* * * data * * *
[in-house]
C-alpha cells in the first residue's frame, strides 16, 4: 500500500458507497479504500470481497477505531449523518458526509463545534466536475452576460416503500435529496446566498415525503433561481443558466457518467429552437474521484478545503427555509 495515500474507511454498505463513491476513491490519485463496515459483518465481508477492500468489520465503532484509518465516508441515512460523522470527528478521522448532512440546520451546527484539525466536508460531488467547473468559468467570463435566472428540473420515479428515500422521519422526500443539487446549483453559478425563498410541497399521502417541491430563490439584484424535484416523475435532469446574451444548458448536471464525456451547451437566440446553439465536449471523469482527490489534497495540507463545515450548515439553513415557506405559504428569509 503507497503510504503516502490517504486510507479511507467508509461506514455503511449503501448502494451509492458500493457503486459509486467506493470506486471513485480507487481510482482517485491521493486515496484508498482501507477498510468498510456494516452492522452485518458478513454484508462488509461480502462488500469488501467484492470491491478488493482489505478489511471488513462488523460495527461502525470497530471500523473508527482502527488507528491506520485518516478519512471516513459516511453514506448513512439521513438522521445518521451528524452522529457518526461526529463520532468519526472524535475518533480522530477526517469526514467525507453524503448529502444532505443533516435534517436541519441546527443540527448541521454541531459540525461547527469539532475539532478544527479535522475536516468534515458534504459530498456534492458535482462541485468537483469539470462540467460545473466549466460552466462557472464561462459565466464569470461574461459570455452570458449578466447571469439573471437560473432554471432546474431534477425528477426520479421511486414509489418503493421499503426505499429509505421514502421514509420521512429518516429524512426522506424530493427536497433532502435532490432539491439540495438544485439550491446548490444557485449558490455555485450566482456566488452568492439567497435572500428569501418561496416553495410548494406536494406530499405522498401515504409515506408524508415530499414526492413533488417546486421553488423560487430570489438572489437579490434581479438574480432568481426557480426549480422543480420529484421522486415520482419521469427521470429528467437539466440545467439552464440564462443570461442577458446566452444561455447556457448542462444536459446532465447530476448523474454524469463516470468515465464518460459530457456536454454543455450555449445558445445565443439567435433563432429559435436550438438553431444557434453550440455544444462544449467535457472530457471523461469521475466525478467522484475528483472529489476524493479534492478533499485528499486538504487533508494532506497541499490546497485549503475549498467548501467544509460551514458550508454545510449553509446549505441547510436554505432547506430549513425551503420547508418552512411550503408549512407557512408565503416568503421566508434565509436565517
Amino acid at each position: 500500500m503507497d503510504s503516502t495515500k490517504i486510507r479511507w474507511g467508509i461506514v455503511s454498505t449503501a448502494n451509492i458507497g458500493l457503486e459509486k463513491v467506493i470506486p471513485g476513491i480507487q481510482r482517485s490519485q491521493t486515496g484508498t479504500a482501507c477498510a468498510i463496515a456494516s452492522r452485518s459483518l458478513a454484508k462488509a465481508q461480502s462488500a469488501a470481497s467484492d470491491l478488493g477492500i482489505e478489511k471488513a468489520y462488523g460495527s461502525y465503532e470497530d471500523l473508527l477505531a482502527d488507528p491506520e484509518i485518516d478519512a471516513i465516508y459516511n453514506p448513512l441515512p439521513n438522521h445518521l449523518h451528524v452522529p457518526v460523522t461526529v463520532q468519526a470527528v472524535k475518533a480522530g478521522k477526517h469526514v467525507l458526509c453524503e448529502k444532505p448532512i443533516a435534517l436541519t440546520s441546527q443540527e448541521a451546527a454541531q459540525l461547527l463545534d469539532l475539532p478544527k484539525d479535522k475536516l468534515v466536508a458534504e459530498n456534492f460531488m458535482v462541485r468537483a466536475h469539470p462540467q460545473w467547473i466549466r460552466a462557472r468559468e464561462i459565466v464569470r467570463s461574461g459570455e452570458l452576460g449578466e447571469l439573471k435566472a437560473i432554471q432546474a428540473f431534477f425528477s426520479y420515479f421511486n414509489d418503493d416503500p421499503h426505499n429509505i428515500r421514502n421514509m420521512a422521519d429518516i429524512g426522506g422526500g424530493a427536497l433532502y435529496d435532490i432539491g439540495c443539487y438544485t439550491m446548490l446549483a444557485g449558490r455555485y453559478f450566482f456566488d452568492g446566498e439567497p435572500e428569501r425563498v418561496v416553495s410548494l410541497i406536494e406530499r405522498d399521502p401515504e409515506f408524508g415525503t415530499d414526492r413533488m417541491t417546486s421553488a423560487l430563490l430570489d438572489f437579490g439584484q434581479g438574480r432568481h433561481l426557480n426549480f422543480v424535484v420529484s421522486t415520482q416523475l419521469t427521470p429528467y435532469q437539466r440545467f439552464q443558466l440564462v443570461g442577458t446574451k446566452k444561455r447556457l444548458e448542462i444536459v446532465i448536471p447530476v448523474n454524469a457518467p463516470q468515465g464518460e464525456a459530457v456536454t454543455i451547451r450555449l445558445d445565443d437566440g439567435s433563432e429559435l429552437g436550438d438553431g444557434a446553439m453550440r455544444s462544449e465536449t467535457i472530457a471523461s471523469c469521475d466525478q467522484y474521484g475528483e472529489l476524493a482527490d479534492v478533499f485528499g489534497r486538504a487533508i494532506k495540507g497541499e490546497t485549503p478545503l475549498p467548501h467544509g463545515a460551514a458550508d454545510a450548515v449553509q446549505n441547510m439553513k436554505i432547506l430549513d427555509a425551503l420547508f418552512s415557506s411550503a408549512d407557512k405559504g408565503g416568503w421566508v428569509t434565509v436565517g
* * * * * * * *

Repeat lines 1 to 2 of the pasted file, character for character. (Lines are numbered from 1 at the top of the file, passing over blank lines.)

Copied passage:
[in-house]
C-alpha cells in the first residue's frame, strides 16, 4: 500500500458507497479504500470481497477505531449523518458526509463545534466536475452576460416503500435529496446566498415525503433561481443558466457518467429552437474521484478545503427555509 495515500474507511454498505463513491476513491490519485463496515459483518465481508477492500468489520465503532484509518465516508441515512460523522470527528478521522448532512440546520451546527484539525466536508460531488467547473468559468467570463435566472428540473420515479428515500422521519422526500443539487446549483453559478425563498410541497399521502417541491430563490439584484424535484416523475435532469446574451444548458448536471464525456451547451437566440446553439465536449471523469482527490489534497495540507463545515450548515439553513415557506405559504428569509 503507497503510504503516502490517504486510507479511507467508509461506514455503511449503501448502494451509492458500493457503486459509486467506493470506486471513485480507487481510482482517485491521493486515496484508498482501507477498510468498510456494516452492522452485518458478513454484508462488509461480502462488500469488501467484492470491491478488493482489505478489511471488513462488523460495527461502525470497530471500523473508527482502527488507528491506520485518516478519512471516513459516511453514506448513512439521513438522521445518521451528524452522529457518526461526529463520532468519526472524535475518533480522530477526517469526514467525507453524503448529502444532505443533516435534517436541519441546527443540527448541521454541531459540525461547527469539532475539532478544527479535522475536516468534515458534504459530498456534492458535482462541485468537483469539470462540467460545473466549466460552466462557472464561462459565466464569470461574461459570455452570458449578466447571469439573471437560473432554471432546474431534477425528477426520479421511486414509489418503493421499503426505499429509505421514502421514509420521512429518516429524512426522506424530493427536497433532502435532490432539491439540495438544485439550491446548490444557485449558490455555485450566482456566488452568492439567497435572500428569501418561496416553495410548494406536494406530499405522498401515504409515506408524508415530499414526492413533488417546486421553488423560487430570489438572489437579490434581479438574480432568481426557480426549480422543480420529484421522486415520482419521469427521470429528467437539466440545467439552464440564462443570461442577458446566452444561455447556457448542462444536459446532465447530476448523474454524469463516470468515465464518460459530457456536454454543455450555449445558445445565443439567435433563432429559435436550438438553431444557434453550440455544444462544449467535457472530457471523461469521475466525478467522484475528483472529489476524493479534492478533499485528499486538504487533508494532506497541499490546497485549503475549498467548501467544509460551514458550508454545510449553509446549505441547510436554505432547506430549513425551503420547508418552512411550503408549512407557512408565503416568503421566508434565509436565517